Definition and Benefits of Afforestation
Afforestation means tree planting programs, under taken by the Govt./Institute/Individual on Govt./Common/Own land.
Benefits of the Afforestation:
In Afforestation work, approximately eighty per cent of the total amount of expenditure is incurred on account of wages on such works as soil digging, sowing, weeding etc. which is done mostly by landless and otherwise very poor laborers. A part of the increased population of the next few decades might well be absorbed in the fields of employment that will be opened as a result of availability of vast amounts of raw material. Here against the avenues of employment will mostly benefit the poor and middle class people.
Creation of an Economic Capital:
The extensive Afforestation will not only provide direct employment of lakhs of poor people as indicated above but will create a permanent capital of immense value. The increased Afforestation envisaged in the plan when completed is likely to more than double the output of timber.
Increased Food and Fodder Production:
To the unwary it may appear suppressing how rising of forests will increase the food production. It will also provide grazing facilities and solve the problem of fodder for cattle.
Avenues of Cottage Industry:
The vast amount of raw material that will be available from the increased forests will open up unlimited scope for a number of cottage industries such as furniture, sports goods, match industry, wood carryings, basket making, pencil making, hand-made paper industry, house building etc.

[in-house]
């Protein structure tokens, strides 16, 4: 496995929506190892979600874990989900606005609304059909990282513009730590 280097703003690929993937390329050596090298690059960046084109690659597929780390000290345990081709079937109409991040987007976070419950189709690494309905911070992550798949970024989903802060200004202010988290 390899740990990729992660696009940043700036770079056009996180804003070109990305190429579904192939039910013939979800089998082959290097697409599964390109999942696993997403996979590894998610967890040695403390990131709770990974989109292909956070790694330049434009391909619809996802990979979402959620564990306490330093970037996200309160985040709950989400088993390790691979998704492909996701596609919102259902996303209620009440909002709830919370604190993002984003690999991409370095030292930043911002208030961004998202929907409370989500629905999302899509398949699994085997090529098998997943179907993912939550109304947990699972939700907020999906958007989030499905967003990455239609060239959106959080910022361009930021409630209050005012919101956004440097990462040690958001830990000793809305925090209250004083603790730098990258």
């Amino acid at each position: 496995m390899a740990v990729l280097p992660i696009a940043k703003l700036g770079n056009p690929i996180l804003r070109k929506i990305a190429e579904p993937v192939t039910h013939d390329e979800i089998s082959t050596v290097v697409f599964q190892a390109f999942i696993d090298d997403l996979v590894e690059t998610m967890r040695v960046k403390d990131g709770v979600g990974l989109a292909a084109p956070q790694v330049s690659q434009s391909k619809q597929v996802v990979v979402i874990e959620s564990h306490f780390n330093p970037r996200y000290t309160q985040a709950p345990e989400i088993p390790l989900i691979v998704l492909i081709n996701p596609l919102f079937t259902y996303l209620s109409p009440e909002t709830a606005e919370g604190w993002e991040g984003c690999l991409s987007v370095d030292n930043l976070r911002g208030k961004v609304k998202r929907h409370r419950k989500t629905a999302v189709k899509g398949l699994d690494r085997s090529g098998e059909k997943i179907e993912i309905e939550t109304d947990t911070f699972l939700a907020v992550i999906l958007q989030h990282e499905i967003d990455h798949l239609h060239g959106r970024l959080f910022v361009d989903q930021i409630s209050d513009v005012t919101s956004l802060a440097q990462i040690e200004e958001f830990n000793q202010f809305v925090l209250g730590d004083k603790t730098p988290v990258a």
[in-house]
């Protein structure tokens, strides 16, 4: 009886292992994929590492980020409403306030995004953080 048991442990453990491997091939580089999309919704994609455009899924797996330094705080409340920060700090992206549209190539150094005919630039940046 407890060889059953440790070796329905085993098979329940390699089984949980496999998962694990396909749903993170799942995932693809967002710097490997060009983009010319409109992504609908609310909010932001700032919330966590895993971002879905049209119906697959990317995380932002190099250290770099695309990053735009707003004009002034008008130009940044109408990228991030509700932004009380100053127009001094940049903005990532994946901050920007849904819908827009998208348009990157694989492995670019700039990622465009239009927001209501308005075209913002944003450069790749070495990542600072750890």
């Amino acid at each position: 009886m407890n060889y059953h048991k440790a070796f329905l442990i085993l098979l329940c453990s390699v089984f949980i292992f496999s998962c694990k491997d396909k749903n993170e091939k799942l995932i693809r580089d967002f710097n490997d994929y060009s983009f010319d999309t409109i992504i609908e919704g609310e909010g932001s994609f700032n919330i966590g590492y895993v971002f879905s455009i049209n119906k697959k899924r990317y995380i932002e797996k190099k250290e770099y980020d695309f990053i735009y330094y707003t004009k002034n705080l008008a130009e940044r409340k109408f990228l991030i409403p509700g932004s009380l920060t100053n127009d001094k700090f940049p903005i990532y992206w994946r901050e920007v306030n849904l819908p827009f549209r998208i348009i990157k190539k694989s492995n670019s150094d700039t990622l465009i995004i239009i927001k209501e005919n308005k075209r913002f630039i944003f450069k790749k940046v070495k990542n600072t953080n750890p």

Regulation of Streams, Rivers and Underground Water:
One of the greatest needs of the time is to control and regulate such forces of nature as rain and wind to the best advantage of man. The role of forests in cushioning the beating rain, the intercepting a part of the precipitation and conserving it and releasing it gradually through the springs, needs no further elucidation
Increasing Longevity of Dams and Reservoirs:
The extensive forests that will be raised over the catchment areas of the rivers on which great dams and reservoirs are being built will prevent the erosion of the top soil to a great extent and thereby the silting up of the beds of impounded lakes will be greatly reduced. By reducing the velocity of rushing rain waters, the wooded lands constitute the best insurance against denudations, devastating floods, disappearance of springs and silting up of the beds of reservoirs, canals and rivers. So important is the role of vegetation over the catchment area of our river systems that their proper afforestation must precede every irrigation project.